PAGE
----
The Story of Grettir the Strong, by William Morris

Chap. lxxxix.

How the Short-Sword was the easier known when sought for by reason of the notch in the blade.

Thorstein Dromund was a mighty man, and of the greatest account; and now he heard that Thorbiorn Angle had got him gone from the land out to Micklegarth; speedy were his doings thereon, he gave over his lands into his kinsmen's hands, and betook himself to journeying and to search for Angle; and ever he followed after whereas Angle had gone afore, nor was Angle ware of his goings.

So Thorstein Dromund came out to Micklegarth a little after Angle, and was fain above all things to slay him, but neither knew the other. Now had they will to be taken into the company of the Varangians, and the matter went well as soon as the Varangians knew that they were Northmen; and in those days was Michael Katalak king over Micklegarth.

Thorstein Dromund watched for Angle, if in some wise he might know him, but won not the game because of the many people there; and ever would he lie awake, ill-content with his lot, and thinking how great was his loss.

Now hereupon it befell that the Varangians were to go on certain warfare, and free the land from harrying; and their manner and law it was before they went from home to hold a weapon-show, and so it was now done; and when the weapon-show was established, then were all Varangians to come there, and those withal who were minded to fall into their company, and they were to show forth their weapons.

Thither came both Thorstein and Angle; but Thorbiorn Angle showed forth his weapons first; and he had the short-sword, Grettir's-loom; but when he showed it many praised it and said that it was an exceeding good weapon, but that it was a great blemish, that notch in the edge thereof; and asked him withal what had brought that to pass.

Angle said it was a thing worthy to be told of, "For this is the next thing to be said," says he, "that out in Iceland I slew that champion who was called Grettir the Strong, and who was the greatest warrior and the stoutest-hearted of all men of that land, for him could no man vanquish till I came forth for that end; and whereas I had the good hap to win him, I took his life; though indeed he had my strength many times over; then I drave this short-sword into his head, and thereby was a shard broken from out its edge."

So those who stood nigh said, that he must have been hard of head then, and each showed the short-sword to the other; but hereby Thorstein deemed he knew now who this man was, and he prayed withal to see the short-sword even as the others; then Angle gave it up with good will, for all were praising his bravery and that daring onset, and even in such wise did he think this one would do; and in no wise did he misdoubt him that Thorstein was there, or that the man was akin to Grettir.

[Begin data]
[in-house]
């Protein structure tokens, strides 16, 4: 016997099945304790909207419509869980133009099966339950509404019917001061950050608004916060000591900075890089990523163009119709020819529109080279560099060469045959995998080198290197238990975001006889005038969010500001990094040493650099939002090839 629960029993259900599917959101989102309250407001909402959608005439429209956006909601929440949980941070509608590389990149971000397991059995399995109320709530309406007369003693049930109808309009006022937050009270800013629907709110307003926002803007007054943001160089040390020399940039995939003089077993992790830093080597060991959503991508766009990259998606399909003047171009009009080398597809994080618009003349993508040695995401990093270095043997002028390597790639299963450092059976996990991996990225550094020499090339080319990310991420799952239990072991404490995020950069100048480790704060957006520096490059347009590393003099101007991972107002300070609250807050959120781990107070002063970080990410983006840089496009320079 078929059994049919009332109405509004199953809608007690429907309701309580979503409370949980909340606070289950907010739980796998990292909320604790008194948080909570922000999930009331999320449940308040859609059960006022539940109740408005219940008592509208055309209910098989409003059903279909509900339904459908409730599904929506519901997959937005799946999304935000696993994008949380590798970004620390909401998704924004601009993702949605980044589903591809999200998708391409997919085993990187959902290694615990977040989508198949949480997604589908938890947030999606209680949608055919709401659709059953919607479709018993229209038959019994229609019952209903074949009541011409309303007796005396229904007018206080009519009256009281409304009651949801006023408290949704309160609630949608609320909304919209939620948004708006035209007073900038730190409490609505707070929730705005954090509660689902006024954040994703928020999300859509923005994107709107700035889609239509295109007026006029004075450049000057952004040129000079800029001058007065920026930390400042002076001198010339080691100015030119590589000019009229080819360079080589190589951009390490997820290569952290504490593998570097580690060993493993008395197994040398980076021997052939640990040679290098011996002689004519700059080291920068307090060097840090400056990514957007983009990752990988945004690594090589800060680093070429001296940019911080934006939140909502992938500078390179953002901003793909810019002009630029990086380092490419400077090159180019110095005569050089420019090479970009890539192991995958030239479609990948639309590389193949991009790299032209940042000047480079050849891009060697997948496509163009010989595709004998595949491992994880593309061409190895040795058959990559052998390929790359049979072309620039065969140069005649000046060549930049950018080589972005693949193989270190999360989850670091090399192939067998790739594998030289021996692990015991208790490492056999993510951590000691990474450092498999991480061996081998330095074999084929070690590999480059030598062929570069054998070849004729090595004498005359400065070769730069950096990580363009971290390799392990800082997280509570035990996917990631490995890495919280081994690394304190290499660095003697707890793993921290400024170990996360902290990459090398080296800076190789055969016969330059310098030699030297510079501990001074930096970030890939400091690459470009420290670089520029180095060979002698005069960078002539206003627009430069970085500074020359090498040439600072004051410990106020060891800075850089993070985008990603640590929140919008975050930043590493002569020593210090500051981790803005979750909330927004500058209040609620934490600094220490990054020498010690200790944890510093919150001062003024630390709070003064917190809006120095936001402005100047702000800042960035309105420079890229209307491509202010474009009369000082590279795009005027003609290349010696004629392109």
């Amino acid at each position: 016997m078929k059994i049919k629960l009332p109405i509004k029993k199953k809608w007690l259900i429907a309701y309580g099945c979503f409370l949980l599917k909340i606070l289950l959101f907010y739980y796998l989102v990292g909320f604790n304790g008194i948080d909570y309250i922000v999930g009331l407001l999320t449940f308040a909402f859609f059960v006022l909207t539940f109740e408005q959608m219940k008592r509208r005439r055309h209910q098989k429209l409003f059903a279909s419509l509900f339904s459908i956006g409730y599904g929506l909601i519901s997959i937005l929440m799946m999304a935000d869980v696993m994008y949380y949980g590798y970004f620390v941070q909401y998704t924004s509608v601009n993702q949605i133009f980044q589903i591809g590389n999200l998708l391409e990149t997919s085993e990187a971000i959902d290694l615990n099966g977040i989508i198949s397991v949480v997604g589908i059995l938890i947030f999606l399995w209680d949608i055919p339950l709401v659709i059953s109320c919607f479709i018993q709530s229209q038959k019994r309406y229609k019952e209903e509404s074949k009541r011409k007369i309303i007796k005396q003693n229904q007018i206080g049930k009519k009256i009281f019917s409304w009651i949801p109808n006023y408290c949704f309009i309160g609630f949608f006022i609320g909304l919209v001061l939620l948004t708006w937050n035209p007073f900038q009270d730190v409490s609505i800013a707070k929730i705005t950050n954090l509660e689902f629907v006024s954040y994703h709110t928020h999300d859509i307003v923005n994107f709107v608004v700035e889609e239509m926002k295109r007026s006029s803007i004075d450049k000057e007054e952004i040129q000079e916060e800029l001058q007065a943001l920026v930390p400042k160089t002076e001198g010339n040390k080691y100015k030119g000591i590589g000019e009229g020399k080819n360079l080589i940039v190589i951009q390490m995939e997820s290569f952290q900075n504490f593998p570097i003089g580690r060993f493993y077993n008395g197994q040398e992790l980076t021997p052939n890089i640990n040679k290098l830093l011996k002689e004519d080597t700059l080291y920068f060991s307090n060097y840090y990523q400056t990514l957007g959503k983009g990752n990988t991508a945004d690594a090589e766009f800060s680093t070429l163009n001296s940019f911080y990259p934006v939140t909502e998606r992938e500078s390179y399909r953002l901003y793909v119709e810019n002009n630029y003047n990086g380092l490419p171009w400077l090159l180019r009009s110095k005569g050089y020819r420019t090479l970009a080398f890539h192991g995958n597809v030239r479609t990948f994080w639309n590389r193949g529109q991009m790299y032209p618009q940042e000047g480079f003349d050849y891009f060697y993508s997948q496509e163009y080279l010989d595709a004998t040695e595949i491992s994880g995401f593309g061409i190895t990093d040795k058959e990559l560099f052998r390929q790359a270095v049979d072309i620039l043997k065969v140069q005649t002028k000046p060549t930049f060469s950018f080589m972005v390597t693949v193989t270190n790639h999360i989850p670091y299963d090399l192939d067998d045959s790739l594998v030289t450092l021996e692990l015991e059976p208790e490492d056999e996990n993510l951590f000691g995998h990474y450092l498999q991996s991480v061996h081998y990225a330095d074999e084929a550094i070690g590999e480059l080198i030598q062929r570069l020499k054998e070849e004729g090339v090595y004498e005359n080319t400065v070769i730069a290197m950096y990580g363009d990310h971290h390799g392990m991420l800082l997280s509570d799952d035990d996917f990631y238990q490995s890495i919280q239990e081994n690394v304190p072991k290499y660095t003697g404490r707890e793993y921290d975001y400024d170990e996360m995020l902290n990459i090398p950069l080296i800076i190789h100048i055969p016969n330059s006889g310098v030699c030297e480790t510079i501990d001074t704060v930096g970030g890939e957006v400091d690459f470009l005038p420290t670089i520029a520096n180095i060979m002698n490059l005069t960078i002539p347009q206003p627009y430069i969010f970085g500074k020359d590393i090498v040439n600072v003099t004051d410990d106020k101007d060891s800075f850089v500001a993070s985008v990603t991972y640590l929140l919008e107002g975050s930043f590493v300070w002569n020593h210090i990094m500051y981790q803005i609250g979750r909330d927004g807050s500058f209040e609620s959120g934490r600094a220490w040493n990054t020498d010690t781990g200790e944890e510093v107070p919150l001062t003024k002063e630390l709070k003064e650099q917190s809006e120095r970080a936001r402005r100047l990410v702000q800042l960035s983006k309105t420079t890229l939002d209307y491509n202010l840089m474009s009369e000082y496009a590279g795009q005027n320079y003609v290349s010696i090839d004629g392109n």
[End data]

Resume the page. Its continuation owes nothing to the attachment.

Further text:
Then Dromund took the short-sword, and raised it aloft, and hewed at Angle and smote him on the head, and so great was the stroke that it stayed but at the jaw-teeth, and Thorbiorn Angle fell to earth dead and dishonoured.

Thereat all men became hushed; but the Chancellor of the town seized Thorstein straightway, and asked for what cause he did such an ill-deed there at the hallowed Thing.

Thorstein said that he was the brother of Grettir the Strong, and that withal he had never been able to bring vengeance to pass till then; so thereupon many put in their word, and said that the strong man must needs have been of great might and nobleness, in that Thorstein had fared so far forth into the world to avenge him: the rulers of the city deemed that like enough; but whereas there was none there to bear witness in aught to Thorstein's word, that law of theirs prevailed, that whosoever slew a man should lose nought but his life.

So then speedy doom and hard enow did Thorstein get; for in a dark chamber of a dungeon should he be cast and there abide his death, if none redeemed him therefrom with money. But when Thorstein came into the dungeon, there was a man there already, who had come to death's door from misery; and both foul and cold was that abode; Thorstein spake to that man and said,

"How deemest thou of thy life?"

He answered, "As of a right evil life, for of nought can I be holpen, nor have I kinsmen to redeem me."

Thorstein said, "Nought is of less avail in such matters than lack of good rede; let us be merry then, and do somewhat that will be glee and game to us."

The man said that he might have no glee of aught.

"Nay, then, but let us try it," said Thorstein. And therewithal he fell to singing; and he was a man of such goodly voice that scarcely might his like be found therefor, nor did he now spare himself.

Now the highway was but a little way from the dungeon, and Thorstein sang so loud and clear that the walls resounded therewith, and great game this seemed to him who had been half-dead erst; and in such wise did Thorstein keep it going till the evening.

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Last updated Thursday, March 6, 2014 at 22:07